The GARMIN NUVI is the middle member in Garmin’s new Advanced Sat-Nav Series – but even though it’s not the flagship model, it’s still packing a huge 6-inch screen.
The range starts with the 5-inch 2599LMT-D, and is topped by the whopping 7-inch 2799LMT-D, making you wonder how much of your windscreen will be left to see if this escalation of sat-nav sizes continues.
Garmin nuvi 2699LMT-D – Features and Design
The 2699LMT-D is packed with features. Aside from the 6-inch screen, it comes with maps of 45 European countries, most of them in full detail, for which there are lifetime updates. Garmin’s Digital Traffic is built in, again with a subscription-free service for the lifetime of the device. There’s Bluetooth, so the sat-nav can be used for hands-free calling, but it can also link to your smartphone for other purposes. There’s voice control, too.
The main two new features are Direct Access and Foursquare Points of Interest (POIs). The former attempts to combat the frequent problems that can be encountered when you drive towards a large destination such as a music venue or shopping centre, where a sat-nav just leads you to the nearest point, when in fact the shop you want is closer to a car park on the other side.
For example, when searching for the Brent Cross shopping centre, we were given choices of navigating to the Fenwicks and John Lewis sides, which are on opposite ends of the building and have car parks nearby, as well as Marks & Spencer, which is in the middle. This isn’t a huge new feature, but could be useful if you need to pick someone up after a shopping trip.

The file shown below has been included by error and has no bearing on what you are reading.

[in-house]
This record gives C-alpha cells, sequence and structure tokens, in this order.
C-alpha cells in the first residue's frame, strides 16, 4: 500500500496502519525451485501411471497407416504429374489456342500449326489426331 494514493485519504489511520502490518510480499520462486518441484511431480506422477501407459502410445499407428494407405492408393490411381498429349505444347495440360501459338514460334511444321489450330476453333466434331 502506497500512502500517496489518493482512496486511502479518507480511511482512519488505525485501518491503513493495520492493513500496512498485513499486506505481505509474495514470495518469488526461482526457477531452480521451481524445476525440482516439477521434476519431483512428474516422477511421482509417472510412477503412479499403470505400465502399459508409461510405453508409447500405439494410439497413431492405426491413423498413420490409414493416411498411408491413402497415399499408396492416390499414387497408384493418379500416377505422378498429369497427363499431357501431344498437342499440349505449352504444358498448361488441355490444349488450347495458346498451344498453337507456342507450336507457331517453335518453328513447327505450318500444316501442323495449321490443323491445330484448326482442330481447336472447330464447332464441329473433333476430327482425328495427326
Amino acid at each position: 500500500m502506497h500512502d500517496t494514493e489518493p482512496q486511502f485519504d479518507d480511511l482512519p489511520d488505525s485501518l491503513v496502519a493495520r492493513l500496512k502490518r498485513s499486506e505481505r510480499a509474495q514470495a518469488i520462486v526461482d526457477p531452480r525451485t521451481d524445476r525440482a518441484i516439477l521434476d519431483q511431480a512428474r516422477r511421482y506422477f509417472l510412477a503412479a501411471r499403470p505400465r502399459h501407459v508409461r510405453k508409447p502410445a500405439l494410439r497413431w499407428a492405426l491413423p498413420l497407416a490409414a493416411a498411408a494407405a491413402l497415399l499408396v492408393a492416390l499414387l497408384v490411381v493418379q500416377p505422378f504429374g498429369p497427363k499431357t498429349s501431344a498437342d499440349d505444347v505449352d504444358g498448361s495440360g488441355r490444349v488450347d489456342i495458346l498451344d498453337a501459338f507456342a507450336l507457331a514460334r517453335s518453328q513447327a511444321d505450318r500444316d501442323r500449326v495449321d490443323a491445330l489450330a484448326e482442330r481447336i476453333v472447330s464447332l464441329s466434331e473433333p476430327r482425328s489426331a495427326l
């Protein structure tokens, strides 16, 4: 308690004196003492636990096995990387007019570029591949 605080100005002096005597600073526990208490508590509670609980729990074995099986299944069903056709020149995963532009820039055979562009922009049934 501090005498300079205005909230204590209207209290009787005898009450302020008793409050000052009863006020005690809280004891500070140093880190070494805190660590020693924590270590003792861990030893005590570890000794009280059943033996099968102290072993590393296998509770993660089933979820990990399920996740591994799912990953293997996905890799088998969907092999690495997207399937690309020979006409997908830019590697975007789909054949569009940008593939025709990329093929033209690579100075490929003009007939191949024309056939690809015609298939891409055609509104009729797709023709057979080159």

As already mentioned, there’s support for Garmin’s Smartphone Link for Android and iOS. This works in tandem with the built-in Foursquare POIs. The latter add user-generated suggestions for restaurants, shops, and so on, but with an active Smartphone Link the POIs are augmented by more detailed information, including user ratings, prices and hours of service. You can also check in via your Foursquare account, should you enjoy annoying your friends in this way.
The Smartphone Link can also be used to send destination information to the sat-nav from your phone’s contact list. Reporting safety-camera locations can be performed using the phone, and there’s a weather service built in, too. Of course, none of this should be accessed when you’re actually driving.
The 2699LMT-D comes with the usual suction windscreen mount. However, the power cable attaches separately via mini USB on the rear. So hooking up and disconnecting the device is a two-part manoeuvre, rather than the single-click operation of higher-end devices. Still, that’s the only way this sat-nav doesn’t live up to premium expectations, with a solid build and attractive, no-nonsense design.